On June 5, 2023, CMS’s Final Rule regarding, among other things, “Technical Changes to the Medicare Advantage Program” will become effective – refer to the CMS Fact Sheet and the Final Rule as published in the Federal Register on April 12, 2023. Medicare Advantage (“MA”) plans are, in simplest terms, private commercial plans that offer Medicare Parts A and B coverage (like traditional fee-for-service Medicare) often with Part D coverage and add-ons, such as vision, hearing and dental. In order to gain approval, MA plans must cover certain services. In the MA context, “cover” means providing, arranging or paying. MA coverage looks to the regulations of traditional Medicare and relies on the conditions of coverage. Relevant to this post, CMS notes in the Final Rule “…if Traditional Medicare covers a service only when certain conditions are met, these conditions must be met in order for the service to be considered part of the Traditional Medicare benefits that must be included as basic benefits covered by an MA plan.”
With regard to inpatient admissions specifically, the Final Rule makes clear that the criteria at 42 C.F.R. § 412.3 – though aimed at traditional Medicare – apply to Medicare Advantage plans as coverage criteria. Even though those criteria are a payment rule under traditional Medicare, Medicare Advantage provides coverage for a benefit not just by providing it, but also by paying for it or arranging it. See an excerpt of the discussion on this topic in the Final Rule:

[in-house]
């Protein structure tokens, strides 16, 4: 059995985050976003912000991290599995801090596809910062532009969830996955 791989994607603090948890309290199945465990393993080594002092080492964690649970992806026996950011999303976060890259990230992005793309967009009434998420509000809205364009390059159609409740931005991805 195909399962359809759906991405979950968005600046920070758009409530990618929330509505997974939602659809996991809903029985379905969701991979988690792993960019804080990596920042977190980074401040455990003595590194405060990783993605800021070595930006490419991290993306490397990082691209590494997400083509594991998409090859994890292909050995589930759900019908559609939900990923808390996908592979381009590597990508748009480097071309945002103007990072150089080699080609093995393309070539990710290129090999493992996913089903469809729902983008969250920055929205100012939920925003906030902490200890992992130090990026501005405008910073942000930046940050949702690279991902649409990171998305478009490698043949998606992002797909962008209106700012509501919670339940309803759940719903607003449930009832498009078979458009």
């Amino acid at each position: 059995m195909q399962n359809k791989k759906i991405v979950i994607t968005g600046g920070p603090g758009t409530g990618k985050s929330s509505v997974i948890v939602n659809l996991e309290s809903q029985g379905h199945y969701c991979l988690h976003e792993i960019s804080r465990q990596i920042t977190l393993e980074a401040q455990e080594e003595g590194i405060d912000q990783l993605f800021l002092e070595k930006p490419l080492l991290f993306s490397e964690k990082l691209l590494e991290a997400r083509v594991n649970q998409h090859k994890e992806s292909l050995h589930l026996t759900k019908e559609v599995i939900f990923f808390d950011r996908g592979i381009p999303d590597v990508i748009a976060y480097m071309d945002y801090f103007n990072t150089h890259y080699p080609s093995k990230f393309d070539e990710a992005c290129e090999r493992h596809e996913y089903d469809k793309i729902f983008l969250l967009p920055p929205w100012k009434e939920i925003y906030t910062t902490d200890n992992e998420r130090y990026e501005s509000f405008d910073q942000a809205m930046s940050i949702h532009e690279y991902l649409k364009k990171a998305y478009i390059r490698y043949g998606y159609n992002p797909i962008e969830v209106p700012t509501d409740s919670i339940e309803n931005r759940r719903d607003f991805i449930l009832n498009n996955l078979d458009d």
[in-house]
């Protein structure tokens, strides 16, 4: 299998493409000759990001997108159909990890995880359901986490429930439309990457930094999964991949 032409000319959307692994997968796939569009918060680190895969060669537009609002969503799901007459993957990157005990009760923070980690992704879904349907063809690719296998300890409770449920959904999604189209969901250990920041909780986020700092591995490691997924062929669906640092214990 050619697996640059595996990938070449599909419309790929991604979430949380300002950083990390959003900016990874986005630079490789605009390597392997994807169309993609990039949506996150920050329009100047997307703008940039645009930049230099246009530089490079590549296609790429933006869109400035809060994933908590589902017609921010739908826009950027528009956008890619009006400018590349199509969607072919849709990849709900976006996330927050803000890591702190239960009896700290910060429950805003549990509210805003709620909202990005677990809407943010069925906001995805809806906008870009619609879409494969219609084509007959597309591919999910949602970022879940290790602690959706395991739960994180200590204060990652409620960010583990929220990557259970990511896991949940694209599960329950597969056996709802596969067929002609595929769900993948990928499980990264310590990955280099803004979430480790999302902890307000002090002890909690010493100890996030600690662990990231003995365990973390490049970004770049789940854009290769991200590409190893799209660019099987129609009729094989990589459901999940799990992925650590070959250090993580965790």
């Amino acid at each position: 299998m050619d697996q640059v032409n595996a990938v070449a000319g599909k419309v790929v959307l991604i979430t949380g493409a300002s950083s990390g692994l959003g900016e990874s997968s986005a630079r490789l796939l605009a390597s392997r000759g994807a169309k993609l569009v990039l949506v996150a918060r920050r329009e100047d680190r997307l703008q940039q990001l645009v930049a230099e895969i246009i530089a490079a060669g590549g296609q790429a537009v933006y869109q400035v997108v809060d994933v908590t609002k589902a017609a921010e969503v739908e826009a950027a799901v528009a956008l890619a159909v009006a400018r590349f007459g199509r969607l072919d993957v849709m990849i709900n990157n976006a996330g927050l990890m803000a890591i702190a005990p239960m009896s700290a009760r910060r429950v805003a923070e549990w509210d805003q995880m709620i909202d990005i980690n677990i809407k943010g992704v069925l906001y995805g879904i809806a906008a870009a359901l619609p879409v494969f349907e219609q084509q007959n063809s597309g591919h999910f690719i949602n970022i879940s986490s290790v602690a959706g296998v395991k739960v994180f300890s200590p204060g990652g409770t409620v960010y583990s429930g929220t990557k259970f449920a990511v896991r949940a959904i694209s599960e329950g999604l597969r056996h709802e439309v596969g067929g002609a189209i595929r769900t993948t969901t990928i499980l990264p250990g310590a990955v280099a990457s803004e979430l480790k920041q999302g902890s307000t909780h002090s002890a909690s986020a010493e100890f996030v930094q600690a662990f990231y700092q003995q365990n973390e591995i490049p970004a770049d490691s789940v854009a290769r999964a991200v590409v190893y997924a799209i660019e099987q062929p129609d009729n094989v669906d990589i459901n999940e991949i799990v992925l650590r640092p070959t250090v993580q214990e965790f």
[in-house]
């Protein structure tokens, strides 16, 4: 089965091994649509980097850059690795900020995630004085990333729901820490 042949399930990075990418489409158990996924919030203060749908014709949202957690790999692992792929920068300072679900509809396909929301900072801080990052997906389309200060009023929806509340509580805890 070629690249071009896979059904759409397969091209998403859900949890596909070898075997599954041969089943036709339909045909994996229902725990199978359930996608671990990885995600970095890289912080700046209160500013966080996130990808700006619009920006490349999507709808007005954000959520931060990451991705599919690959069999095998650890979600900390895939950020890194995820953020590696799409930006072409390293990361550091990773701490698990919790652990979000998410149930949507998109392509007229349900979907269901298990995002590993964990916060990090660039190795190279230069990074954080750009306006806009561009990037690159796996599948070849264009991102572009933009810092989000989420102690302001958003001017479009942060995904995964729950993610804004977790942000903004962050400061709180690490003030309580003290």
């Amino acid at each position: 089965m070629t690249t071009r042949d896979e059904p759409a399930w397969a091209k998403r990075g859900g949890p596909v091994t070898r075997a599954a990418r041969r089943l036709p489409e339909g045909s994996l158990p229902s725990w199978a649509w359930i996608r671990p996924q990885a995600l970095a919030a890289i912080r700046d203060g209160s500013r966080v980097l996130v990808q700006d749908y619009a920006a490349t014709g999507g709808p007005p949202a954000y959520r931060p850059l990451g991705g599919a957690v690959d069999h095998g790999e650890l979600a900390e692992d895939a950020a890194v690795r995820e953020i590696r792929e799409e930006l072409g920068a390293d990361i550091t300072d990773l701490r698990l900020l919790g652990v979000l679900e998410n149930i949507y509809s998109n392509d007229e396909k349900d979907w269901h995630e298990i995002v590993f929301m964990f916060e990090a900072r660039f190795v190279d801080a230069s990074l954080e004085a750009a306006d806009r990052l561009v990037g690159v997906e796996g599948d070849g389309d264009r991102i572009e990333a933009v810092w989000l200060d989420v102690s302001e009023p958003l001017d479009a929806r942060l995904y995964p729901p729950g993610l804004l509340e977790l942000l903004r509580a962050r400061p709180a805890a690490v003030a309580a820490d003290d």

Therefore, under § 422.101(b)(2), an MA plan must provide coverage, by furnishing, arranging for, or paying for an inpatient admission  when, based on consideration of complex medical factors documented in the medical record, the admitting physician expects the patient to require hospital care that crosses two-midnights (§ 412.3(d)(1), the “two midnight benchmark”);  when admitting physician does not expect the patient to require care that crosses two-midnights, but determines, based on complex medical factors documented in the medical record that inpatient care is nonetheless necessary (§ 412.3(d)(3), the “case-by-case exception”); and  when inpatient admission is for a surgical procedure specified by Medicare as inpatient only (§ 412.3(d)(2)).
Of the three bases for coverage in Section 412.3(d), the first one is that the Medicare Advantage plan must provide coverage (i.e., provide, arrange, or pay, as noted above) for an inpatient admission “when, based on consideration of complex medical factors documented in the medical record, the admitting physician expects the patient to require hospital care that crosses two-midnights.” Thus, the Final Rule confirms that the two-midnight condition (which some may know by the names “2-day rule” or “48-hour rule”) set forth in the traditional Medicare regulations applies likewise to MA coverage requirements (i.e., MA plans must cover inpatient admissions that meet these criteria).
The discussion of this topic is detailed and nuanced, so interested readers should click here for more information.